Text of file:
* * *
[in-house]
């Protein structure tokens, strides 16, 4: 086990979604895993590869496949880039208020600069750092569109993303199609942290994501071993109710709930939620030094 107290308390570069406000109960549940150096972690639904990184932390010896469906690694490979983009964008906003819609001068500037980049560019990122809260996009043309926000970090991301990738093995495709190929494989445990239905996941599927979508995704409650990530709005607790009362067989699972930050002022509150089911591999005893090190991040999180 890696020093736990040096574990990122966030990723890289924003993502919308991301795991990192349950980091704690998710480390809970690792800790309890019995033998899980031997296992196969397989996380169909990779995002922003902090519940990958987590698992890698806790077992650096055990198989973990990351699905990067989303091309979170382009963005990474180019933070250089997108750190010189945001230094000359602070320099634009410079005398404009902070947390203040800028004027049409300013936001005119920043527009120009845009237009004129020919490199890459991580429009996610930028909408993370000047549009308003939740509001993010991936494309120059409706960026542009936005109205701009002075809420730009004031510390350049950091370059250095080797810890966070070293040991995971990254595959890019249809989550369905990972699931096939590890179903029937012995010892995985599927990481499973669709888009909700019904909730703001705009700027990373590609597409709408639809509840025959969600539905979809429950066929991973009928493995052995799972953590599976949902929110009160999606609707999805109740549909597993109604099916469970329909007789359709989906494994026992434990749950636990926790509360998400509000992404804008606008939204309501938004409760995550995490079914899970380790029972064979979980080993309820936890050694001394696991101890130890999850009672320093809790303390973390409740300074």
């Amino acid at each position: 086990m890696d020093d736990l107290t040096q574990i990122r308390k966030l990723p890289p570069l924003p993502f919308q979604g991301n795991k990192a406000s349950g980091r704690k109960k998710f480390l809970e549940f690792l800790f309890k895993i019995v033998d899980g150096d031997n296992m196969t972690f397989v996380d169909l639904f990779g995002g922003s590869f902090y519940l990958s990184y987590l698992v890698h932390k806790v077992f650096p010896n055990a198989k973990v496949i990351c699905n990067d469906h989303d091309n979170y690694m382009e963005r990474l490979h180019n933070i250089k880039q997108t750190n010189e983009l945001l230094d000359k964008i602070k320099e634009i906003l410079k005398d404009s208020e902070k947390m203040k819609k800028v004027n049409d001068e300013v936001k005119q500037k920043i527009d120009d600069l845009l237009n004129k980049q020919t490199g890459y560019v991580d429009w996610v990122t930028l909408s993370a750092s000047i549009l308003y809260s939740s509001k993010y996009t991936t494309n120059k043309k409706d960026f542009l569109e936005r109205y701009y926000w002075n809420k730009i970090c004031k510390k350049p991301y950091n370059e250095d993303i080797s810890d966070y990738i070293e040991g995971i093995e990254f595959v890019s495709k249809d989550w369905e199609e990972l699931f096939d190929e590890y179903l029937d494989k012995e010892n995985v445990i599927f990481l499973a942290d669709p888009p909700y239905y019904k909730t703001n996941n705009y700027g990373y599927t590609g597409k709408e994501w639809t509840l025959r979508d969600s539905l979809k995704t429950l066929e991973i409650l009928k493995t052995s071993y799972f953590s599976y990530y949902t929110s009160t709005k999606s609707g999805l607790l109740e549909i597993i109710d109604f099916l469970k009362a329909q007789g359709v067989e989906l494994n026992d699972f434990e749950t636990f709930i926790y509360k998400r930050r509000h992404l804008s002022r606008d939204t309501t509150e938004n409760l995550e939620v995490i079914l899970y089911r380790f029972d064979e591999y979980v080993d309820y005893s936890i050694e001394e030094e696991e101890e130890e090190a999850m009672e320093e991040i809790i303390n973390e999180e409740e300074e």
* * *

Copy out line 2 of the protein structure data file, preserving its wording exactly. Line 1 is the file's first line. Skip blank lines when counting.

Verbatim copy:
């Protein structure tokens, strides 16, 4: 086990979604895993590869496949880039208020600069750092569109993303199609942290994501071993109710709930939620030094 107290308390570069406000109960549940150096972690639904990184932390010896469906690694490979983009964008906003819609001068500037980049560019990122809260996009043309926000970090991301990738093995495709190929494989445990239905996941599927979508995704409650990530709005607790009362067989699972930050002022509150089911591999005893090190991040999180 890696020093736990040096574990990122966030990723890289924003993502919308991301795991990192349950980091704690998710480390809970690792800790309890019995033998899980031997296992196969397989996380169909990779995002922003902090519940990958987590698992890698806790077992650096055990198989973990990351699905990067989303091309979170382009963005990474180019933070250089997108750190010189945001230094000359602070320099634009410079005398404009902070947390203040800028004027049409300013936001005119920043527009120009845009237009004129020919490199890459991580429009996610930028909408993370000047549009308003939740509001993010991936494309120059409706960026542009936005109205701009002075809420730009004031510390350049950091370059250095080797810890966070070293040991995971990254595959890019249809989550369905990972699931096939590890179903029937012995010892995985599927990481499973669709888009909700019904909730703001705009700027990373590609597409709408639809509840025959969600539905979809429950066929991973009928493995052995799972953590599976949902929110009160999606609707999805109740549909597993109604099916469970329909007789359709989906494994026992434990749950636990926790509360998400509000992404804008606008939204309501938004409760995550995490079914899970380790029972064979979980080993309820936890050694001394696991101890130890999850009672320093809790303390973390409740300074």